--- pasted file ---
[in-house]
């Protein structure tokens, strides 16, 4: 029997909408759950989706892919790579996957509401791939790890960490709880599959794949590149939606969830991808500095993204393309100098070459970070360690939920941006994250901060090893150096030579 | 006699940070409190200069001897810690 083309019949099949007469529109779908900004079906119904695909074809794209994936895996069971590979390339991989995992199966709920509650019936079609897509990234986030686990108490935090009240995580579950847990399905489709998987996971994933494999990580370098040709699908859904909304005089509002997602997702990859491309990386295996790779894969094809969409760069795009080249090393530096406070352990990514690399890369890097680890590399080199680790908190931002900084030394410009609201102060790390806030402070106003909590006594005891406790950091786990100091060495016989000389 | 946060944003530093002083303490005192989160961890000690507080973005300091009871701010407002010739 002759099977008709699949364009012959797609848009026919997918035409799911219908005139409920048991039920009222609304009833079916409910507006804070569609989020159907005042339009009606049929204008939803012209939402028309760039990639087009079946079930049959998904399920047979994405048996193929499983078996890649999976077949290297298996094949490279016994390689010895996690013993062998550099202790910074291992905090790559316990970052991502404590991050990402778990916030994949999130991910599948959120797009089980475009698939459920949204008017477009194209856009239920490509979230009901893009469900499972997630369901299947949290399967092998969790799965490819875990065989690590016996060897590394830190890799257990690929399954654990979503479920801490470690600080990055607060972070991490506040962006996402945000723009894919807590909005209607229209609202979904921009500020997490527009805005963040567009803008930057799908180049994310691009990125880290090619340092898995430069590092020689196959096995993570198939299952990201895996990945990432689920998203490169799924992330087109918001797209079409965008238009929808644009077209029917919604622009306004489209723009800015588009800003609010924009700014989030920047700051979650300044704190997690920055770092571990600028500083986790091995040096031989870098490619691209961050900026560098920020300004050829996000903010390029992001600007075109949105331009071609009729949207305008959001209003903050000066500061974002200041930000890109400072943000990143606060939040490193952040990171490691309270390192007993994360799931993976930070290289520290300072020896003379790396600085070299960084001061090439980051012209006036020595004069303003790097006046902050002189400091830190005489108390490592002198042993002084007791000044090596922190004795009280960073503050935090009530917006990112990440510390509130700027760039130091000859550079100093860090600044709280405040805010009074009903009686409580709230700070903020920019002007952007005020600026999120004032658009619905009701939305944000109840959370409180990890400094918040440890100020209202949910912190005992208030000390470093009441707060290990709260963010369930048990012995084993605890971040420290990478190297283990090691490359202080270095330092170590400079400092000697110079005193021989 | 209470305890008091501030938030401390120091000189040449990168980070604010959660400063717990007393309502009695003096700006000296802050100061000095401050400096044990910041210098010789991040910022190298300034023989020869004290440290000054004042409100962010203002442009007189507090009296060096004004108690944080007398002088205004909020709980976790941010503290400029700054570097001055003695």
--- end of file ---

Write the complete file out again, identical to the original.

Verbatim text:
[in-house]
């Protein structure tokens, strides 16, 4: 029997909408759950989706892919790579996957509401791939790890960490709880599959794949590149939606969830991808500095993204393309100098070459970070360690939920941006994250901060090893150096030579 | 006699940070409190200069001897810690 083309019949099949007469529109779908900004079906119904695909074809794209994936895996069971590979390339991989995992199966709920509650019936079609897509990234986030686990108490935090009240995580579950847990399905489709998987996971994933494999990580370098040709699908859904909304005089509002997602997702990859491309990386295996790779894969094809969409760069795009080249090393530096406070352990990514690399890369890097680890590399080199680790908190931002900084030394410009609201102060790390806030402070106003909590006594005891406790950091786990100091060495016989000389 | 946060944003530093002083303490005192989160961890000690507080973005300091009871701010407002010739 002759099977008709699949364009012959797609848009026919997918035409799911219908005139409920048991039920009222609304009833079916409910507006804070569609989020159907005042339009009606049929204008939803012209939402028309760039990639087009079946079930049959998904399920047979994405048996193929499983078996890649999976077949290297298996094949490279016994390689010895996690013993062998550099202790910074291992905090790559316990970052991502404590991050990402778990916030994949999130991910599948959120797009089980475009698939459920949204008017477009194209856009239920490509979230009901893009469900499972997630369901299947949290399967092998969790799965490819875990065989690590016996060897590394830190890799257990690929399954654990979503479920801490470690600080990055607060972070991490506040962006996402945000723009894919807590909005209607229209609202979904921009500020997490527009805005963040567009803008930057799908180049994310691009990125880290090619340092898995430069590092020689196959096995993570198939299952990201895996990945990432689920998203490169799924992330087109918001797209079409965008238009929808644009077209029917919604622009306004489209723009800015588009800003609010924009700014989030920047700051979650300044704190997690920055770092571990600028500083986790091995040096031989870098490619691209961050900026560098920020300004050829996000903010390029992001600007075109949105331009071609009729949207305008959001209003903050000066500061974002200041930000890109400072943000990143606060939040490193952040990171490691309270390192007993994360799931993976930070290289520290300072020896003379790396600085070299960084001061090439980051012209006036020595004069303003790097006046902050002189400091830190005489108390490592002198042993002084007791000044090596922190004795009280960073503050935090009530917006990112990440510390509130700027760039130091000859550079100093860090600044709280405040805010009074009903009686409580709230700070903020920019002007952007005020600026999120004032658009619905009701939305944000109840959370409180990890400094918040440890100020209202949910912190005992208030000390470093009441707060290990709260963010369930048990012995084993605890971040420290990478190297283990090691490359202080270095330092170590400079400092000697110079005193021989 | 209470305890008091501030938030401390120091000189040449990168980070604010959660400063717990007393309502009695003096700006000296802050100061000095401050400096044990910041210098010789991040910022190298300034023989020869004290440290000054004042409100962010203002442009007189507090009296060096004004108690944080007398002088205004909020709980976790941010503290400029700054570097001055003695």